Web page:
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Amman, Jordan

The Citadel in Amman, Jordan

The Citadel in Amman, Jordan

Amman, Jordan

Amman, Jordan

Amman is the capital and largest city of Jordan. It is the seat of government and the city where the king resides, and among the most modernised Arab cities. Built on the rolling hills of the Aljun Mountains, Amman is a relatively young city, dating to the late 19th century, though it has seen human settlement since the days of antiquity. Often used as a base for travellers in the Middle East heading out for a tour of Petra or Aqaba, a walking tour of the Jerash ruins, a day tour to the Dead Sea or a base to explore the desert of Wadi Rum, Amman itself has plenty to offer curious visitors.

Fortified settlements had risen on what is now Amman’s highest hill, Mount Al-Qal’ah (Jebel Al Qala’a or Qala Mountain, 850 metres above sea level), for many centuries. The earliest remains date from 4,000 BC. It later became the capital of the Ammonites, an ancient Semitic-speaking people who called their capital Rabbath Ammon, with Rabbath meaning “Capital”. This city is also mentioned in the Hebrew Bible. Located on an ancient trade route called the King’s Highway, Amman grew prosperous from providing natural resources for construction, such as sandstone and limestone.

Alexander the Great spread Hellenistic culture across continents, and the Greeks founded new cities in Jordan. Ptolemy II Philadelphus, ruler of Egypt, occupied Amman and renamed it after him, calling the city Philadelphia. The city’s prosperity continued under the Romans, as it was located on a road to the Roman metropolis of Damascus (now in Syria) built by Emperor Trajan in 106 AD.

Under the Islamic era, the city was renamed “Amman” again and was integrated into the caliphate. Following annexation by the Ottoman Empire, Amman was resettled by refugees from the Caucasus who were fleeing Russian conquest in 1878. Amman became capital of a new state carved away from western Palestine by the British in 1921, and was further developed following Jordan independence in 1946.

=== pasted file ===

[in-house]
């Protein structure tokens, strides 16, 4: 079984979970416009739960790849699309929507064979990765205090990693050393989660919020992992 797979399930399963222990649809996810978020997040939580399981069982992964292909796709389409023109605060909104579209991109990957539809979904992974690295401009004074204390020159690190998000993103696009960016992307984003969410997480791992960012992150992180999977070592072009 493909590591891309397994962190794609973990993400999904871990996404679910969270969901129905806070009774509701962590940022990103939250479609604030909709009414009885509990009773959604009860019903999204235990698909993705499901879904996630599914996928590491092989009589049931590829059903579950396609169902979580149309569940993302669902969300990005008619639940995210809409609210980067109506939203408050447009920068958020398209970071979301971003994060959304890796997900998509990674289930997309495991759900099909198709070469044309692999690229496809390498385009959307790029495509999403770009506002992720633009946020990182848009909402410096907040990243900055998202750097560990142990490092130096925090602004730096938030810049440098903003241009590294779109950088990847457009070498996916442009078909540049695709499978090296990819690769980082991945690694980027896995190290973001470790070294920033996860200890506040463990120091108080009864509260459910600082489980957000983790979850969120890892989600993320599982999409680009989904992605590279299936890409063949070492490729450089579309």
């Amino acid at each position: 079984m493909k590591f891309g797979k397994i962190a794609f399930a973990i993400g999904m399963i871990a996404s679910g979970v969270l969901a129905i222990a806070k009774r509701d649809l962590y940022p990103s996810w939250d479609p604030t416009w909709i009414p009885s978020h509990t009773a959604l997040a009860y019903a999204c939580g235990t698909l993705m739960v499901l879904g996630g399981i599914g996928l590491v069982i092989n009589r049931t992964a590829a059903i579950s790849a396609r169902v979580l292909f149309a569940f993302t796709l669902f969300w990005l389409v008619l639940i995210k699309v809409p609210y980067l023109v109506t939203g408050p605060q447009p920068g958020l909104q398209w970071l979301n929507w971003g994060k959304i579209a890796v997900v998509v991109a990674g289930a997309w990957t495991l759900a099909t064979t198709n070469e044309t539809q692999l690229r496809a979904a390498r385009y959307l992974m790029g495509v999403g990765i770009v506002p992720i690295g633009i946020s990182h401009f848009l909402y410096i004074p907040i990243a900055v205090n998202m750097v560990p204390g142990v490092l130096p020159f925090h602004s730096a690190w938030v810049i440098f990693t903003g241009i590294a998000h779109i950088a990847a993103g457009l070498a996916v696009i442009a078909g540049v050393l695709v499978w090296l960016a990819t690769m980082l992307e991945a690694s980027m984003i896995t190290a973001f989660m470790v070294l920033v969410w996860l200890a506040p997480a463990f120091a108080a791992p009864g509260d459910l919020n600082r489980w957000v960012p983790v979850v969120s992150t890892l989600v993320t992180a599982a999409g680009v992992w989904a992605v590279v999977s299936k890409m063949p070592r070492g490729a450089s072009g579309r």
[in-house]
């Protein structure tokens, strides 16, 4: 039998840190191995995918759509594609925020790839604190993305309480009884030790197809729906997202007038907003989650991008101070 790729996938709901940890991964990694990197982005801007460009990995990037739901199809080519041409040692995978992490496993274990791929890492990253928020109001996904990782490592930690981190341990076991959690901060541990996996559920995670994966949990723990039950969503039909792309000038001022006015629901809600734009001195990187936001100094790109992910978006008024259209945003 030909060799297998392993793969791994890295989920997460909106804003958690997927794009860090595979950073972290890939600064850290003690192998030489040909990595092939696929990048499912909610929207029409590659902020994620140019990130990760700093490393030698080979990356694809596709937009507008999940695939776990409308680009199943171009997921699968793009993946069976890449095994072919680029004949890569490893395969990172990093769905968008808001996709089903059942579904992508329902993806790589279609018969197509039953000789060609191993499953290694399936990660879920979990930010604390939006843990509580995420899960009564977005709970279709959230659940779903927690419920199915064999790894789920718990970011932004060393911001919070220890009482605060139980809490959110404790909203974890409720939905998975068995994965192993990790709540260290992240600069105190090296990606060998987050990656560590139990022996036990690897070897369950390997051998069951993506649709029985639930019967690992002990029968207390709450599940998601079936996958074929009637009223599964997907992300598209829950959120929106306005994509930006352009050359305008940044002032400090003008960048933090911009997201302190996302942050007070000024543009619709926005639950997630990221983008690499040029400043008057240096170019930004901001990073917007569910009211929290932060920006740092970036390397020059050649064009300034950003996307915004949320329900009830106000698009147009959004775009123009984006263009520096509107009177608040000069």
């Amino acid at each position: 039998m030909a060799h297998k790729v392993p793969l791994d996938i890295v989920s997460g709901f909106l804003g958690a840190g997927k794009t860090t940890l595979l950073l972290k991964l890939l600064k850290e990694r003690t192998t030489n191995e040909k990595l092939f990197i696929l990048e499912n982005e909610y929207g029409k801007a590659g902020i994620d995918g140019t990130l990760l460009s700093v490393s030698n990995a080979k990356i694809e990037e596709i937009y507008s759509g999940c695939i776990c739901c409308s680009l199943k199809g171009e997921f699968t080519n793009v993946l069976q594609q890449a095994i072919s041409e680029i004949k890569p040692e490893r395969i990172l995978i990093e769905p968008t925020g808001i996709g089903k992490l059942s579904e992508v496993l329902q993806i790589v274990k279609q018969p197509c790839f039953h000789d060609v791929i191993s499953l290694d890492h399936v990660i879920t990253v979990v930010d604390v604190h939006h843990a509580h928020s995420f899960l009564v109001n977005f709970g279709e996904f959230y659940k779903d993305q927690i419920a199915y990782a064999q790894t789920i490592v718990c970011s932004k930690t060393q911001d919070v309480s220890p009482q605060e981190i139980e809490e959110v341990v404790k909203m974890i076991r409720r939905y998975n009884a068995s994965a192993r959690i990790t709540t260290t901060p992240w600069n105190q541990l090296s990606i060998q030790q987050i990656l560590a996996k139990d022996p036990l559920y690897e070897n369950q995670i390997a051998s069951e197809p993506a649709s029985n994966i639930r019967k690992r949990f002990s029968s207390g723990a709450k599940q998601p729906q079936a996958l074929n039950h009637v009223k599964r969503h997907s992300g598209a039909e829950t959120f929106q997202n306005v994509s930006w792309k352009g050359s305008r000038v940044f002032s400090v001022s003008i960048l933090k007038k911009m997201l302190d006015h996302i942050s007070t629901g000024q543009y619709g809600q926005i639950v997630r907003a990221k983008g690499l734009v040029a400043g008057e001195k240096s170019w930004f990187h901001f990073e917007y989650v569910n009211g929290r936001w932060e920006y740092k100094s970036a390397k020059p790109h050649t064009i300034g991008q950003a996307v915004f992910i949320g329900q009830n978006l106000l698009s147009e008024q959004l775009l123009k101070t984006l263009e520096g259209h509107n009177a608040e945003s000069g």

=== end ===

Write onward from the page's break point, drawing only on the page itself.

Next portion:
A city tour with a local guide will be able to uncover the ruins of these previous settlements. Downtown Amman is home to the Citadel, a collection of Roman, Umayyad and Byzantine structures on a Bronze Age site.

The Citadel is the site of ancient Rabbath Ammon, surrounded by a 1,700-metre-long wall and occupied by various empires throughout history. It was also believed to have been occupied by the Crusader Kingdom of Jerusalem, though further archaeological research is being done to find the Crusader castle on the site.

It is considered to be among the world’s oldest continuously inhabited places. A must-see is the Temple of Hercules, the Citadel’s most significant Roman structure, with six columns standing 10 metres tall, and fragments of a 12-metre stone statue of Hercules. Another incredible site in the Citadel is the Umayyad palace, built during the 8th century.

Temple of Hercules at the Citadel, Amman, Jordan
Umayyad Palace, Amman, Jordan

On your tour of Amman, don’t forget to visit a Roman theatre built around the 2nd century and restored in the late 1950s, which is another highlight in downtown Amman. A remnant of the Philadelphia era when Amman was still a Roman city, the rebuilt amphitheatre is now used for cultural events and concerts in the summer.

Roman theatre in Amman, Jordan

As an industry and tourism hub, Amman has plenty of accommodation styles to choose from, from a family-run hotel to a five-star luxury hotel. Stay in this beautiful city for a few days and continue your Jordanian adventure in a tour of Petra and Jerash. UNESCO-listed Petra (“Rock”), situated between the Red Sea and the Dead Sea, was once the capital of an ancient kingdom with impressive ruins and archaeological wonders located in what is now southwest Jordan. In northern Jordan, Jerash is noted for its well-preserved Roman ruins, one of the largest in the world.

Articles about Jordan published by Odyssey Traveller

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